Knife crime and violence in London – what we learned from the public meeting

A few weeks ago, Streatham Action hosted a public meeting on violence and knife crime in London, and particularly in the area around Streatham. In our last issue Streatham Action  said there were three questions the meeting panelists needed to answer – why was there a rise  in violent crime, what were the authorities doing about it and what could we the public do additionally to protect ourselves and our community?

Taking these in order, the police and politicians demurred around the question of a “spike” in violent crime, but this was obviated by a report in theGuardian from GLA figures released showing a 44% increase in violent crime across London as a whole over the past year. Indeed after removing Anti-social behaviour stats from incidences by the Metropolitan Police Service’s own figures, in every Streatham ward, “Violent crime and sexual assault” (the category knife crime and gun crime fits in) greatly outnumbers any other category except in Streatham South where there has also been a spike in theft over the summer. In the St Leonards Ward, “Violent crime and sexual assault” is more than double every other category, so clearly there is an issue to be addressed. 

So given there is a problem and that it affects our area, what is being done about it? The borough commander for Southwark and Lambeth said they had stepped up stop-and-search activity, and were doing so in a more targeted way. He also mentioned that since deploying body-cameras widely complaints from the public had reduced by 70% in that time. He also rightly noted stop-and-search operations generated a slight fall in violent crime in targeted areas but that these returned to trend quickly. The problem is professional criminals responsible for much of the violence don’t carry weapons until they intend to use them thus actually detaining them on the street can be difficult. The police extend the operations through weapons sweeps looking for hidden weapons near crime hotspots but again, this only dents the figures and isn’ t solution.

Recently the Met Police Commissioner Cressida Dick stated much of this violence has its roots in drug trafficking. Criminals know the [police have several critical priorities including preventing terrorism, investigating the recent rise in online and white-collar crime and everything can’t be addressed simultaneously.

There were interesting strategic changes that could show a way to reducing crime over the long term, and, as always, these need to be done now to have effects  soon but mainly 5 – 10 years from now.  The alternatives, though, are increasing criminality and violence or a steep increase in costs to society n the form of higher taxes and reduced freedom of movement around the capital. Our MP Chuka Umunna shared an interesting fact at the meeting, though, that intervening with families that are victims of crime, or in which there is a danger of becoming victims or perpetrators of crime,  cost the taxpayers between £100,000 and £500,000 per case. There is a purpose built facility in each community where children in these circumstances feel secure and can be mentored (and diverted from gang grooming) effectively by specialists. They’re called “schools” and they are the safest place many children spend time in their young lives. Intervention specialists cost around £30-40,000 each and typically can handle ase loads of at least 15 children or more. Pilot programmes are running in a few parts of the UK but London may need this sooner than envisioned. The social case is interesting; the economic case is obvious.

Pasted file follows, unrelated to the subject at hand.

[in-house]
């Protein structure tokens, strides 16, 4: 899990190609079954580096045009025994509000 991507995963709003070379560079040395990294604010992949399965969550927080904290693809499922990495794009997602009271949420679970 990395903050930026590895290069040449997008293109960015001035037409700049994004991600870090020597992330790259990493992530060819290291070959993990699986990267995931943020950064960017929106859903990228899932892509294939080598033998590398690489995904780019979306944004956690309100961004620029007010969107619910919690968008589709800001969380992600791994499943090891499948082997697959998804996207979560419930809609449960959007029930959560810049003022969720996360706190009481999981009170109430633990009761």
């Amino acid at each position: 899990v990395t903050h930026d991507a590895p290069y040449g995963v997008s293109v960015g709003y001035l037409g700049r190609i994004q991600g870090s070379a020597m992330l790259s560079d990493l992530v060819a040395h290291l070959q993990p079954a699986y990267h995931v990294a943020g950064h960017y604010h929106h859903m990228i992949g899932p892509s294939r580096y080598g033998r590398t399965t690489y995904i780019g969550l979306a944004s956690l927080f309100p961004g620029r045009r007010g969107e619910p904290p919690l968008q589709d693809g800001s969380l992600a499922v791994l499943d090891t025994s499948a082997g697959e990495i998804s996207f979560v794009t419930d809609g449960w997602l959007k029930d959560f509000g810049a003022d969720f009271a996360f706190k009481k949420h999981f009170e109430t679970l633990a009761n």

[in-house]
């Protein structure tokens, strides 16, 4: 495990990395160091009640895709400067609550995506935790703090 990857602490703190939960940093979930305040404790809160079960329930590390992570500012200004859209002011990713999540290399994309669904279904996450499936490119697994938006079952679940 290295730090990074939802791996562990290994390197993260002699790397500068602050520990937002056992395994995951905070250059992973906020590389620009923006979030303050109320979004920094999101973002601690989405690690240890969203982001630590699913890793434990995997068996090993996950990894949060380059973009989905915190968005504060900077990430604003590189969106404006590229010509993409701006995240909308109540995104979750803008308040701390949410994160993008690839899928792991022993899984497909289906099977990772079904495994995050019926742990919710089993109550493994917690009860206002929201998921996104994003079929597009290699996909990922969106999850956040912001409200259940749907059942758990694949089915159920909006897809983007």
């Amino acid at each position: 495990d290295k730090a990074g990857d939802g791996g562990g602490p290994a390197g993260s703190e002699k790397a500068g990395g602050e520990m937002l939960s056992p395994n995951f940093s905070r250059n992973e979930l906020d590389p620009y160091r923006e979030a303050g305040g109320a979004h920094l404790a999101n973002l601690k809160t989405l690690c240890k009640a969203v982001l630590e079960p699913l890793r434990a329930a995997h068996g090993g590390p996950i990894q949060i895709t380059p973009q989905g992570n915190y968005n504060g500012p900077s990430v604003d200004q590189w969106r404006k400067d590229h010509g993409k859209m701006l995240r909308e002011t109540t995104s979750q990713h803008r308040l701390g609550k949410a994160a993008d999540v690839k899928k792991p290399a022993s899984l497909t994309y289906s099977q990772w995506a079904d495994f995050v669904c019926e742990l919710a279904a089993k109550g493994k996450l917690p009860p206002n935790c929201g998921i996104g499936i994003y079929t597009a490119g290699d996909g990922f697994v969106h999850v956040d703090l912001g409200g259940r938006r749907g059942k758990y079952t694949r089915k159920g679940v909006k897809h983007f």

Thankfully Lambeth council is ahead of the curve and has commissioned research into the specific issues the borough faces in this regard, as well as proven effective ways of intervening. There is an advanced body of research Cllr Seedat and his officer team outlined at the meeting and we look forward to seeing more detail on expected deployments.

Finally, the question of what can we the public do to protect ourselves and assist the police and council to prevent the violence from happening in the first place. Naturally the Safer Neighbourhoods Panel Chairs at the meeting would say with one voice - “Notice things and report anything that doesn’t seem right to you to your neighbourhood team”. They aren’t all seeing and rely on local information and intelligence more than anything. Info like this helped nab armoured car raiders in Streatham, has closed cannabis factories and crack houses, contributed to the arrest of prolific burglars and expelled prolific flytippers living here on the taxpayers tab. Our information might not lead to anything right away, or it could stop a terrorist cell – you may never know how valuable your observation may be.

As we detailed a few issues back, there is a new borough policing structure spanning Southwark and Lambeth as a means of making the service more efficient and effective. The spike in violence hasn’t gone unnoticed, though, and although the borough commander couldn’t give us details on their plans to interdict it, they are under pressure to deliver and fast. We hope they do and wish them any and all luck in doing so, but we must all play our part and point them to the trouble spots on our local patch.